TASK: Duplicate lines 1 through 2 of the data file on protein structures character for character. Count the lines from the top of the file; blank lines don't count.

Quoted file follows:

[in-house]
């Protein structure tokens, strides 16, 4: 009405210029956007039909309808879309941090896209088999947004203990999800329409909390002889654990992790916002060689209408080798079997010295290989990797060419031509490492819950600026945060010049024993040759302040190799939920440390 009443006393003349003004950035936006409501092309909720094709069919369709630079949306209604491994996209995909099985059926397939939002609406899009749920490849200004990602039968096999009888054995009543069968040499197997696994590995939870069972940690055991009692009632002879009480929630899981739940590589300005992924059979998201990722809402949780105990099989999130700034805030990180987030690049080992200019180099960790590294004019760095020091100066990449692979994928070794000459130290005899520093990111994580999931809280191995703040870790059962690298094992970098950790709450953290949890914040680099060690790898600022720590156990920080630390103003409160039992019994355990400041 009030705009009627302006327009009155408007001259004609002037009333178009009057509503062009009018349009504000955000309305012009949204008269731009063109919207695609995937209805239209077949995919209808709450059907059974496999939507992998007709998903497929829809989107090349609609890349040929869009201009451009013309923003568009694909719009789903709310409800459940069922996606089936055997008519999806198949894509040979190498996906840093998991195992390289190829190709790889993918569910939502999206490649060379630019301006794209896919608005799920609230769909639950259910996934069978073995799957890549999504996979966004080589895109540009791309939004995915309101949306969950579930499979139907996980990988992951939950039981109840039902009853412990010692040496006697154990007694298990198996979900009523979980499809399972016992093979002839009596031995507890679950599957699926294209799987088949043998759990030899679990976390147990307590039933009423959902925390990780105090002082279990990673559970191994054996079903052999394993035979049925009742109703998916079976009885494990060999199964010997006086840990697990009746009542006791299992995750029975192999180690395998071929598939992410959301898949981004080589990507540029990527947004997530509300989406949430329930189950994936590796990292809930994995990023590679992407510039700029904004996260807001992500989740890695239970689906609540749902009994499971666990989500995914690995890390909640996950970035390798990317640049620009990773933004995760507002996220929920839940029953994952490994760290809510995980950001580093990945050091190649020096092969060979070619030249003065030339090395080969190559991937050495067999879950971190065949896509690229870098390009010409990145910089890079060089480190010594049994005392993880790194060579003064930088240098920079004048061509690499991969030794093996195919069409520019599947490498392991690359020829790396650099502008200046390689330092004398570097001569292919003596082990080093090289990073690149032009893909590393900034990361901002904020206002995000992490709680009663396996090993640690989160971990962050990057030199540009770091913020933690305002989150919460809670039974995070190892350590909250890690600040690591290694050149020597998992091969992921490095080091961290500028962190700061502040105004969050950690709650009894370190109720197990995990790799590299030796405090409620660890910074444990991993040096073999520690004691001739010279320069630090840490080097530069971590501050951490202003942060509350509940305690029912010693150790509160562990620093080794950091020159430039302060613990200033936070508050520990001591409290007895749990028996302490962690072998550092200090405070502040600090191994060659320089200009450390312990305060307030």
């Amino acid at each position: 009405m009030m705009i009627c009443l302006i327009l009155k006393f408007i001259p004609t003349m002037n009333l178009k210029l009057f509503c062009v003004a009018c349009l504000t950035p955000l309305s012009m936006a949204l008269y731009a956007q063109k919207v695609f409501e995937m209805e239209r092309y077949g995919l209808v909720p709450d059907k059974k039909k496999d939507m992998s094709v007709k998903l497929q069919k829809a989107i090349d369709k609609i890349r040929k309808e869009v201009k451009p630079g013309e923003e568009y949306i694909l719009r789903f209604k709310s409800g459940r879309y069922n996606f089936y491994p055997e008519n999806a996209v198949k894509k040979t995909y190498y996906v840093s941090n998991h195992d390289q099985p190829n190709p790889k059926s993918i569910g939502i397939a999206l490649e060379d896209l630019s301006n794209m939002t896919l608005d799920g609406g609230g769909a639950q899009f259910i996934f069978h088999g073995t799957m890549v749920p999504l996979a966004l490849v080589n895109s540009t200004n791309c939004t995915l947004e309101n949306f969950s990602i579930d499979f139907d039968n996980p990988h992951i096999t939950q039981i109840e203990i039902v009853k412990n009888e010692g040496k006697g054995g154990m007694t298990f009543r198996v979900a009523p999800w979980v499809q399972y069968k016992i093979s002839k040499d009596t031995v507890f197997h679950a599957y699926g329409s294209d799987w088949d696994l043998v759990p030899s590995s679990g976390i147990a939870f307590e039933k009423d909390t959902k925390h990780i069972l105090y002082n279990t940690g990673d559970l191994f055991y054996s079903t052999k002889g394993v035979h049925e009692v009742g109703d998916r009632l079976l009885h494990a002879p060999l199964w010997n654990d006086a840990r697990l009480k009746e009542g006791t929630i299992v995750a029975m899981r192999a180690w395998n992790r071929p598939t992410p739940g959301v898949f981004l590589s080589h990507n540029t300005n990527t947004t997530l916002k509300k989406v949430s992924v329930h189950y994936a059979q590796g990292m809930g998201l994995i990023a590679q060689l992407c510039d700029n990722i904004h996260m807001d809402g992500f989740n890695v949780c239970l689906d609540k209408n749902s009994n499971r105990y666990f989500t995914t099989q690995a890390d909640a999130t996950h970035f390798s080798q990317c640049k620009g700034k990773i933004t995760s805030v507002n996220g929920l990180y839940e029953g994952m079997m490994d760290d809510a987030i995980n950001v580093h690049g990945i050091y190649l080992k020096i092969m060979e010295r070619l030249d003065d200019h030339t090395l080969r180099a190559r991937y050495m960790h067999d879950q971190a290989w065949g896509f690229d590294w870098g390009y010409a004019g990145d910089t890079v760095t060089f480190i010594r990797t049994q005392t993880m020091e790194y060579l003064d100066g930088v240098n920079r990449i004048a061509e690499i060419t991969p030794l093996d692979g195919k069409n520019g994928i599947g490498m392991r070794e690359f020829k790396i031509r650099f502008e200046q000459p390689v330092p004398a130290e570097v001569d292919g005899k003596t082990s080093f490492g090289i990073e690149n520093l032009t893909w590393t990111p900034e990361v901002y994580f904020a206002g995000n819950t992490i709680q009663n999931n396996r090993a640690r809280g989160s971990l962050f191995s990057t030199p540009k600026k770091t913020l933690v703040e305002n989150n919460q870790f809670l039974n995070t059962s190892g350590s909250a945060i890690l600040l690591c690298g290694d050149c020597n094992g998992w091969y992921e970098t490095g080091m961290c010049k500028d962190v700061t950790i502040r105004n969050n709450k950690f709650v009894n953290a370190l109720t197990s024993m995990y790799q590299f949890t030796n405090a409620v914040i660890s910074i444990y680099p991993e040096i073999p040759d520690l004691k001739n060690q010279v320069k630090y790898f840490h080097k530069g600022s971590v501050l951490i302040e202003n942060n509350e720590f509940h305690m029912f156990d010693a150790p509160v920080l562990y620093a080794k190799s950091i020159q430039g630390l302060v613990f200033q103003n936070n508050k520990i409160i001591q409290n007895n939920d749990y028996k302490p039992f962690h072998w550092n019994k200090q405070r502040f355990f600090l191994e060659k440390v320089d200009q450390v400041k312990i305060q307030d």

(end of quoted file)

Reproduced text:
[in-house]
């Protein structure tokens, strides 16, 4: 009405210029956007039909309808879309941090896209088999947004203990999800329409909390002889654990992790916002060689209408080798079997010295290989990797060419031509490492819950600026945060010049024993040759302040190799939920440390 009443006393003349003004950035936006409501092309909720094709069919369709630079949306209604491994996209995909099985059926397939939002609406899009749920490849200004990602039968096999009888054995009543069968040499197997696994590995939870069972940690055991009692009632002879009480929630899981739940590589300005992924059979998201990722809402949780105990099989999130700034805030990180987030690049080992200019180099960790590294004019760095020091100066990449692979994928070794000459130290005899520093990111994580999931809280191995703040870790059962690298094992970098950790709450953290949890914040680099060690790898600022720590156990920080630390103003409160039992019994355990400041 009030705009009627302006327009009155408007001259004609002037009333178009009057509503062009009018349009504000955000309305012009949204008269731009063109919207695609995937209805239209077949995919209808709450059907059974496999939507992998007709998903497929829809989107090349609609890349040929869009201009451009013309923003568009694909719009789903709310409800459940069922996606089936055997008519999806198949894509040979190498996906840093998991195992390289190829190709790889993918569910939502999206490649060379630019301006794209896919608005799920609230769909639950259910996934069978073995799957890549999504996979966004080589895109540009791309939004995915309101949306969950579930499979139907996980990988992951939950039981109840039902009853412990010692040496006697154990007694298990198996979900009523979980499809399972016992093979002839009596031995507890679950599957699926294209799987088949043998759990030899679990976390147990307590039933009423959902925390990780105090002082279990990673559970191994054996079903052999394993035979049925009742109703998916079976009885494990060999199964010997006086840990697990009746009542006791299992995750029975192999180690395998071929598939992410959301898949981004080589990507540029990527947004997530509300989406949430329930189950994936590796990292809930994995990023590679992407510039700029904004996260807001992500989740890695239970689906609540749902009994499971666990989500995914690995890390909640996950970035390798990317640049620009990773933004995760507002996220929920839940029953994952490994760290809510995980950001580093990945050091190649020096092969060979070619030249003065030339090395080969190559991937050495067999879950971190065949896509690229870098390009010409990145910089890079060089480190010594049994005392993880790194060579003064930088240098920079004048061509690499991969030794093996195919069409520019599947490498392991690359020829790396650099502008200046390689330092004398570097001569292919003596082990080093090289990073690149032009893909590393900034990361901002904020206002995000992490709680009663396996090993640690989160971990962050990057030199540009770091913020933690305002989150919460809670039974995070190892350590909250890690600040690591290694050149020597998992091969992921490095080091961290500028962190700061502040105004969050950690709650009894370190109720197990995990790799590299030796405090409620660890910074444990991993040096073999520690004691001739010279320069630090840490080097530069971590501050951490202003942060509350509940305690029912010693150790509160562990620093080794950091020159430039302060613990200033936070508050520990001591409290007895749990028996302490962690072998550092200090405070502040600090191994060659320089200009450390312990305060307030």